Clostridium difficile (or C. diff) is a gram-positive, spore-forming bacteria that converts to a vegetative form in the colon. Some bacteria can exist in a spore form or a vegetative form. The vegetative form is the state where the bacterial cell can grow, divide, and form more spores. Normally C. difficile is non-invasive. In fact, it is suspected that C. diff is found in the colons of 2-5% of the healthy adult population. However, the gut flora of humans tends to prevent extensive germination of C. diff spores and the resulting extensive invasion of C. diff colonies. Some humans have C. diff bacteria that have germinated to form some bacterial colonies, but infection and symptoms do not occur. This is likely due to the ability of a person’s normal gut flora and immune system to keep the bacteria in check.
If C. diff colonies invade the gut and are not kept in check, then C. difficile colitis can develop. This occurs because C. diff bacteria produce several toxins. Two of the most well-known toxins are called toxin A and toxin B. These toxins work together to target enterocytes and lead to their death while also stimulating a massive inflammatory response. Over time, this inflammatory response can produce symptoms of watery diarrhea, abdominal cramping and pain, fever, blood or pus in the stool, dehydration, and loss of appetite. Another characteristic found with the most serious forms of C. difficile colitis is pseudomembranous colitis due to the severe inflammatory response. Pseudomembranous colitis is so named because of the appearance of a “membrane” of inflammatory cells, fibrin, and necrosis that can cover the luminal surface of the colon. This membrane is yellowish in color and appears like converging plaques.
C. difficile colitis develops in most cases after heavy antibiotic use that disrupted the protective normal flora of the colon. This disruption allows colonization, growth, and development of C. diff colonies in the colon. C. difficile infections have started to become a major problem as the use of broad spectrum antibiotics has increased. Other factors like gastrointestinal surgery, prolonged stay at a healthcare facility, serious underlying diseases, immunocompromising conditions, and aging can also lead to C. difficile colitis.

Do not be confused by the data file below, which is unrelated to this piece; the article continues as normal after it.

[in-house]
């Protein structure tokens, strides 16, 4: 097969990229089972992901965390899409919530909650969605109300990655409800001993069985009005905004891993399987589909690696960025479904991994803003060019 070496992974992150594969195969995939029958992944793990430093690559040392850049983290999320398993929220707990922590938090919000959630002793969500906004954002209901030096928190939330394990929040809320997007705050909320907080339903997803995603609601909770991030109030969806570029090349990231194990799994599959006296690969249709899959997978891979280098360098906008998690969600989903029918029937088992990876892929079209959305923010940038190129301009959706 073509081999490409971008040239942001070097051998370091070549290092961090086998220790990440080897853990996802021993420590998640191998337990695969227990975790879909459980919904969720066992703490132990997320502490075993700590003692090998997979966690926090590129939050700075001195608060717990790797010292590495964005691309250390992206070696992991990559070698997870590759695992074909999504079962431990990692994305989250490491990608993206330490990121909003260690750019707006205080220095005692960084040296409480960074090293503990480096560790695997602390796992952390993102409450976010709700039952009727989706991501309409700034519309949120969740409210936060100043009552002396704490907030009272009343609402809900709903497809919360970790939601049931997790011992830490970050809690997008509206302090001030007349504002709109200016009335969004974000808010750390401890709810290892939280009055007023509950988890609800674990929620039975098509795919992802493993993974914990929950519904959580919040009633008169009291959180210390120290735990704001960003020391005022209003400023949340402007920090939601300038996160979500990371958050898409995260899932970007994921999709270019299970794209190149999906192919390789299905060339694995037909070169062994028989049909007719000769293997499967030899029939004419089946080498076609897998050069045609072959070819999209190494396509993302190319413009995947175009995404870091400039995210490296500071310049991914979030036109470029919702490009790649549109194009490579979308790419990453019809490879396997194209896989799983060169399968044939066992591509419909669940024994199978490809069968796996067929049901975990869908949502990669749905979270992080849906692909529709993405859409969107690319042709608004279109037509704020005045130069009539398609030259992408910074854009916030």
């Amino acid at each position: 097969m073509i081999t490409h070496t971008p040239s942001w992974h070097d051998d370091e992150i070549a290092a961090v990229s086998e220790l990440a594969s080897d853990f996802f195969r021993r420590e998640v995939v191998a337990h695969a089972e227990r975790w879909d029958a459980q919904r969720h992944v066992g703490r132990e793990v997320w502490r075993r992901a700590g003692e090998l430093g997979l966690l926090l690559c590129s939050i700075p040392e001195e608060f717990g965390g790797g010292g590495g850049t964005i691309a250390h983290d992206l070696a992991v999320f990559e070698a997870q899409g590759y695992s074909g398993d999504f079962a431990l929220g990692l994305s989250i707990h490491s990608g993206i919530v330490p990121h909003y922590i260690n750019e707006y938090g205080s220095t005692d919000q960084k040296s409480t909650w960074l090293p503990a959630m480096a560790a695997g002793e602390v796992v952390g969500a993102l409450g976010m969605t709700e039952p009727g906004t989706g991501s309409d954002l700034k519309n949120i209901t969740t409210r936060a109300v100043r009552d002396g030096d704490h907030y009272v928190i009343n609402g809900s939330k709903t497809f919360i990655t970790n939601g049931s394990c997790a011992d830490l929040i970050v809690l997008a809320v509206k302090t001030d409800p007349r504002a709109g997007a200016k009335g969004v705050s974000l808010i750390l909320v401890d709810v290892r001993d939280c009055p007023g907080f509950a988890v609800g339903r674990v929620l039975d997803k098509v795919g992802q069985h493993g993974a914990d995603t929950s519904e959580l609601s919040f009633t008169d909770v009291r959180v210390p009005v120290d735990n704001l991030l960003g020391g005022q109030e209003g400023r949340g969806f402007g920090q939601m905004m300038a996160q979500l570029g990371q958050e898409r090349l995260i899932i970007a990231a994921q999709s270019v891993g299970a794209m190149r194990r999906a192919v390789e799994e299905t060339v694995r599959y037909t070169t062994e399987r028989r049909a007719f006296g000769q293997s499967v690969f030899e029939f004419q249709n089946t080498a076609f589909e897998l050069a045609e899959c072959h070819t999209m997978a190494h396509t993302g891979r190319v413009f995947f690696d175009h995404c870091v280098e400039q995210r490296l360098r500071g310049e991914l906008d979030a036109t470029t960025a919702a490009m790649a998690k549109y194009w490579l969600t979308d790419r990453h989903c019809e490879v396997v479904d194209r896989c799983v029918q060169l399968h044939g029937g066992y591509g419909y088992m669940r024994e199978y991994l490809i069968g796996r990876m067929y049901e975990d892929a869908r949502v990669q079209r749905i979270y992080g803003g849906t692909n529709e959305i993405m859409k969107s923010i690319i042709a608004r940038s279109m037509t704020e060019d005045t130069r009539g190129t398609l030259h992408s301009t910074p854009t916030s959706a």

Two important diagnostic findings that are consistent with a C. difficile infection include a history of antibiotic use and lab tests that confirm C. difficile toxins in the stool. C. difficile is transmitted from person to person through the fecal/oral route. When in contact with patients with C. difficile infections, it is very important to adhere to contact isolation precautions. These precautions are used for infections, diseases, or germs that are spread by touching the patient or items in the room. Healthcare workers should always wear a gown and gloves while in the patient's room.
The first important step in the treatment of C. difficile is immediate discontinuation of the antibiotics that the patient is on. However, if symptoms are severe, metronidazole and vancomycin are two antibiotics that may be used to try and eradicate the C. difficile. Vancomycin is the primary antibiotic treatment for C. difficile because it is not absorbed very well by the gut, so its effects are more localized to the colon. This antibiotic works by disrupting bacterial cell wall synthesis. Metronidazole disrupts the synthesis of genetic material in anaerobic bacteria, but is readily absorbed by the gut and is thus less effective in treating the gut-localized C. difficile.
Another possible option for treating recurrent C. difficile infections is a fecal transplant. This procedure is performed by transferring the stool of a healthy donor into the gastrointestinal tracts of the patient. Its purpose is to restore normal gut flora that can then compete with the C. diff. The following link discusses this curious treatment more: